30 November 2021
An agenda for resilience and recovery in healthcare
Jessica Hodgson, Senior Associate Partner, Consilium Strategic Communications
Jessica is a former financial journalist who has worked for publications on both sides of the Atlantic, including Dow Jones/Wall Street Journal, the Guardian, the Observer and the Evening Standard. She has spent the past eight years advising clients, both public and private, in the healthcare and technology sectors.
“It’s not enough to win the war, it’s more important to organize the peace,” wrote Aristotle.
If the pandemic put the healthcare industry on a war footing, Consilium’s ninth Annual Healthcare Conference, “The Great Healthcare Reset,” supported by Citi, Cooley, and Stifel, sought to set the agenda for the living with COVID-19 peace.
Of the many adaptations the industry has made during the pandemic, including bringing life-saving vaccines to market quickly and keeping drug development afloat, which should we seek to keep, and which should we reject? How do we, as an industry, take advantage of the reputational capital which we have gained to safeguard the industry and society?
This year’s conference had a different feeling, largely because of the exhilaration of being able to meet after nearly two years of Zoom fatigue. But also because of the urgency and purpose of these discussions.
Our first panel: The New Normal for drug discovery, development and healthcare came from the frontline of COVID-19 research. If not doing armed combat with COVID-19, as were John Dawson, CEO of Oxford Biomedica, Sean Marett, CBO of BioNTech or Richard Marsden, CEO of Synairgen, all had experienced the pandemic’s impact on the industry.
The panel agreed COVID-19 has forced everyone to be faster and more flexible, with many positive outcomes for industry. “There’s a heightened sense now of what’s possible,” BioNTech’s Sean Marett said, adding that regulators had become more receptive to industry. Governments and regulators worked in lock step with industry, agreed IQVIA’s SVP for Strategic Planning, Northern Europe, Angela McFarlane, crediting in particular the UK’s Medicines and Healthcare Products Regulatory Agency (MHRA) for becoming “match fit” fast. Quanta Dialysis Technologies’ CEO John Milad noted one of the pandemic’s downsides – the impossibility of physical meetings -- became a blessing, making the world smaller, fundraising easier and stimulating innovation in remote trials.
4BIO Capital’s Managing Partner Dima Kuzmin noted that while there were beneficiaries of the pandemic, life had become more challenging for those involved in early-stage research. “COVID-19 sucked out most of the capability, damaging the early-stage pipeline,” he said, and rebuilding post-pandemic will be critical.
In Funky Finance: Bold Visions or Bubbles in the Making, the second panel, Doug Doerfler, CEO of MaxCyte, painted a picture of how COVID-19 had changed healthcare financing, noting he raised a crossover round and managed a Nasdaq listing without leaving the comfort of his home. “I haven’t met most of my investors,” he added. Rachel Mears, a Partner at Jeito Capital, agreed that COVID-19 had done nothing to dent the private capital available for strong companies.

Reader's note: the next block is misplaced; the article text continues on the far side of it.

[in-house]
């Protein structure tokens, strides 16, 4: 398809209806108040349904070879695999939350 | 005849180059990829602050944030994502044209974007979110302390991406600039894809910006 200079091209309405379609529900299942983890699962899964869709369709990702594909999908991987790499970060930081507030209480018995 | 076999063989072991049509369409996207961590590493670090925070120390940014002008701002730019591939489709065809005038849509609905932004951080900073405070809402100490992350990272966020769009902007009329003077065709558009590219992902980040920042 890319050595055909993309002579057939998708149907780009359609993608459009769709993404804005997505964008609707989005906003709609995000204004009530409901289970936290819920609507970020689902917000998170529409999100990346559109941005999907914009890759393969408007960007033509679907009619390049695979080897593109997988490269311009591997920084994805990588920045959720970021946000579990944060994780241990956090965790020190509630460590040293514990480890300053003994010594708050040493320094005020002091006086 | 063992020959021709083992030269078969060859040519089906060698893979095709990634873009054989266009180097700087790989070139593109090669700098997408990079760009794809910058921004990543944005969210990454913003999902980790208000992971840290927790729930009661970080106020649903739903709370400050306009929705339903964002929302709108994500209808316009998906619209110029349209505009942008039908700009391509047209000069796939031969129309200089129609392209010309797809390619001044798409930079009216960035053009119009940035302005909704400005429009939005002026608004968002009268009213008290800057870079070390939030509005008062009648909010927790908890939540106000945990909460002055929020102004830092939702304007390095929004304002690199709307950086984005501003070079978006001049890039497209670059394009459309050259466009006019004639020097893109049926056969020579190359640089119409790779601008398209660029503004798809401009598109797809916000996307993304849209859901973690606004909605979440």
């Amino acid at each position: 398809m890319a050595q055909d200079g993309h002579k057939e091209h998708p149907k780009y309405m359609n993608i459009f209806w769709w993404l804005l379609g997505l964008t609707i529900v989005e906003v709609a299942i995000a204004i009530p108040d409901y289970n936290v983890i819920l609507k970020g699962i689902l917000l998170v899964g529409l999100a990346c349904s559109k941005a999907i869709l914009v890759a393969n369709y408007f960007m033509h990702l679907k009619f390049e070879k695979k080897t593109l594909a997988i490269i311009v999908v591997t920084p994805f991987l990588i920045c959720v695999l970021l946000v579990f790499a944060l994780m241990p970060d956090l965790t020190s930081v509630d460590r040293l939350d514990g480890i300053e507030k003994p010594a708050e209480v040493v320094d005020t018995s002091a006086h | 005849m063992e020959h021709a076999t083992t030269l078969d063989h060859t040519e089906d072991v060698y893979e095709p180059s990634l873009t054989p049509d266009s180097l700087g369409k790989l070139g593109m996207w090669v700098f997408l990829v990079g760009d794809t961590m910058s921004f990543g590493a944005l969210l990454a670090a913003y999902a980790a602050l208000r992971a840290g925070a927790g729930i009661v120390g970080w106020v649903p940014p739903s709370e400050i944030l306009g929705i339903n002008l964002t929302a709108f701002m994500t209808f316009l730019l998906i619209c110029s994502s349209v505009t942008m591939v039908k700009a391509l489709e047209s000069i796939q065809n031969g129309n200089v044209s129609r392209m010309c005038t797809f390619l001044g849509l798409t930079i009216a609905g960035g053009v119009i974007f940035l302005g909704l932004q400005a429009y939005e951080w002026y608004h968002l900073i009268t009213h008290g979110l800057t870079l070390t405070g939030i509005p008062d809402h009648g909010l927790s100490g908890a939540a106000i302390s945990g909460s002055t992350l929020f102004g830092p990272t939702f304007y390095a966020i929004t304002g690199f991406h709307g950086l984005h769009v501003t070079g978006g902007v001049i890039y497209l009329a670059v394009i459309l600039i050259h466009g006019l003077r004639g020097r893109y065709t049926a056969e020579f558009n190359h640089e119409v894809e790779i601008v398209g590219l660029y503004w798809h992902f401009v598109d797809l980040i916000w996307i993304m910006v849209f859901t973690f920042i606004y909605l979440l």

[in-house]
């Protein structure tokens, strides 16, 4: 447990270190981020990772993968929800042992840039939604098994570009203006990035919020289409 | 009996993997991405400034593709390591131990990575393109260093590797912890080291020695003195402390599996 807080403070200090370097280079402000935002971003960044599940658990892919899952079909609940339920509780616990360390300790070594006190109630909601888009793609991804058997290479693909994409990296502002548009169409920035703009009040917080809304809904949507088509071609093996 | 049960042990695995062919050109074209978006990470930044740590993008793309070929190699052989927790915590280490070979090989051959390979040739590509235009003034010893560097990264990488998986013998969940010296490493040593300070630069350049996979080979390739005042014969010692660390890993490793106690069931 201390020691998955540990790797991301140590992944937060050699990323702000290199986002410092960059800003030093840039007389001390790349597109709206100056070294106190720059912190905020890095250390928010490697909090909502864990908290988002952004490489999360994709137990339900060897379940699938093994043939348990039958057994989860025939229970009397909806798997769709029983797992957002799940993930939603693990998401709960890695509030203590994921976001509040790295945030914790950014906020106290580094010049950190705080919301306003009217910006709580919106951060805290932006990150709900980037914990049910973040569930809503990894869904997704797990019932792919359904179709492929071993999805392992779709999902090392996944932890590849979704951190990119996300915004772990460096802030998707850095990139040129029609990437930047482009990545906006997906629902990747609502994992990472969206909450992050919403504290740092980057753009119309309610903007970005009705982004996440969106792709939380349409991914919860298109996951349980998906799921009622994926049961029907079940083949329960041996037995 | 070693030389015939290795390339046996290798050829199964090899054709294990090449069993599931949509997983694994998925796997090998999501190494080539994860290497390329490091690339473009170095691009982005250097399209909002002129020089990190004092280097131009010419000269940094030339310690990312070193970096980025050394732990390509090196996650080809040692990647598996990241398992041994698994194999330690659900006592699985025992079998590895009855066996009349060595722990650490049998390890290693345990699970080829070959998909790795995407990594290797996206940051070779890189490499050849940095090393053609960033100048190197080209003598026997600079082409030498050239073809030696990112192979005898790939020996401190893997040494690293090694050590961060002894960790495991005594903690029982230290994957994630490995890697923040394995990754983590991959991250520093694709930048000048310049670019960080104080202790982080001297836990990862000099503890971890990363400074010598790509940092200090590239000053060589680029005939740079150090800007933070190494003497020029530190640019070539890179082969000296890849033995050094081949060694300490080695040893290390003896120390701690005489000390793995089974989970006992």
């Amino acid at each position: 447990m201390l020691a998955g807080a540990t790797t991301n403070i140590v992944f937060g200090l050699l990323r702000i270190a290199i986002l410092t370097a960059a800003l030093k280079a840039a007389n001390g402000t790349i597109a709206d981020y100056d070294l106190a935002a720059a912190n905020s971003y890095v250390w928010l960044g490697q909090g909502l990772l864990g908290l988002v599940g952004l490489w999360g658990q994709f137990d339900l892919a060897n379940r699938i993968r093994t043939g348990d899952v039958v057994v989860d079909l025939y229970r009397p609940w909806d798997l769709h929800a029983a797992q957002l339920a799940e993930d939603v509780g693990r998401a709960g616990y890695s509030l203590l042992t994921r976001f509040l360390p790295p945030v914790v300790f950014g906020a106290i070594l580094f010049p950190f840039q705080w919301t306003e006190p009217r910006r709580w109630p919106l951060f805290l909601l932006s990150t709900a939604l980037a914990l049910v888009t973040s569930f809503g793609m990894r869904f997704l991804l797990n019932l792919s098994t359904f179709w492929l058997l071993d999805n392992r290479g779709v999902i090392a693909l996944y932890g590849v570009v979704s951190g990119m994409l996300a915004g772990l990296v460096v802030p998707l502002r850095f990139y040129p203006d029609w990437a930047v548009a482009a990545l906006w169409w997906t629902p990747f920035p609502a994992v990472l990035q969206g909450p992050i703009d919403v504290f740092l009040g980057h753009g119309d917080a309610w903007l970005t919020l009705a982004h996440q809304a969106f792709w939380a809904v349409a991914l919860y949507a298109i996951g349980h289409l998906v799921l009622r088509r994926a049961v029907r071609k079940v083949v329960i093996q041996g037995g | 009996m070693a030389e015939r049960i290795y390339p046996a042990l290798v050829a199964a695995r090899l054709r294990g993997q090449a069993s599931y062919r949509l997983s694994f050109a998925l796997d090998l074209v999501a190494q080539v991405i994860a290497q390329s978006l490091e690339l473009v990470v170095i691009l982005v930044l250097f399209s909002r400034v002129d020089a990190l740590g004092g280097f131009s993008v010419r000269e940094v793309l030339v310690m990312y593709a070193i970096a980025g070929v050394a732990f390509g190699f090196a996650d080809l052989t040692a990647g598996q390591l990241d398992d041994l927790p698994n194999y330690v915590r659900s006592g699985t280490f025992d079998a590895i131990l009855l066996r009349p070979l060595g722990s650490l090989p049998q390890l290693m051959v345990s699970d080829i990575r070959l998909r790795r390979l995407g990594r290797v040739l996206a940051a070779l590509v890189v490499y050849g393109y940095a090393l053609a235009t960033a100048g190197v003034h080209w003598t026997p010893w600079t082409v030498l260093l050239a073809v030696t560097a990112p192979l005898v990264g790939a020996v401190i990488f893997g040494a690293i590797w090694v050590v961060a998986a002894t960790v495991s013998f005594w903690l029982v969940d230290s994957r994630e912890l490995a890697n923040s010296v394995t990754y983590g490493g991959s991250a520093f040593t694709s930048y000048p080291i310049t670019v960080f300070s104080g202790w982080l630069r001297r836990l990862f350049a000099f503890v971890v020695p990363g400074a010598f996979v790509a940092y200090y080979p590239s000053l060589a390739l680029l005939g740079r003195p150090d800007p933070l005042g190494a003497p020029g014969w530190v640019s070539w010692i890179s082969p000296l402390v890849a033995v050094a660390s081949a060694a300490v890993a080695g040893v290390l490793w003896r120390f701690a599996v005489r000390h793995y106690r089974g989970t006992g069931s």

The merits of SPACS were hotly debated. LSP Partner Eduardo Bravo maintained that SPACS are an important new tool for life sciences companies. But others on the panel, including Vaccitech CEO Bill Enright and Alex Hammacher, Head of Corporate Finance at Oxford Science Enterprises, argued that for many companies the more traditional IPO route remains the best option.
Healthcare: Winning Hearts and Minds, the third panel, asked whether the reputational “bounce” the industry had achieved during COVID-19 was sustainable.
Sensyne Health’s CEO Lord Paul Drayson said it was striking how COVID-19 had brought the life sciences industry to the attention of the general public. But the panel painted stark relief between the beneficiaries of innovation of the COVID-19 era, such as early recipients of vaccines, and those in lower-income countries, many of whom are still awaiting their first jabs. “Different populations have had different experiences,” said CEPI’s Deputy General Counsel Emma Wheatley.
Big Pharmas in the vaccines race also received different treatment, noted the panel, noting in particular, the political flack directed at AstraZeneca. The panel argued that despite the gains made during the pandemic, healthcare needs to do more “advocacy” and less marketing. Paige Bischoff, SVP of Public Affairs of the Alliance for Regenerative Medicine said most urgently we need to shift towards emphasis on “healthcare” as opposed to “sick care” – critical for advanced therapies.
Dame Kate Bingham, Managing Partner at SV Health Investors and former Chair of the UK Vaccines Taskforce, concluded the day with a revealing discussion with the Financial Times’s Science Editor Clive Cookson. Dame Kate talked of how the government’s response evolved from an initial bunker room panic in the early stages to a well-oiled military machine by the end, she said that government works best with industry when it can bypass some of its more ossified processes.
The consensus after a day of vigorous debate: the newfound agility and sense of purpose COVID-19 has given the industry is something to embrace. But we need to ensure that gains are delivered equitably, that all sections of the healthcare ecosystem can benefit from the innovation coming through the sector, and that we continue to keep something of the war footing.
As Clive Dix, former Deputy Chair of the Vaccines Taskforce put it: “Once we get back to a norm, how much can we keep if there isn’t that common enemy on our shoulder all the time?”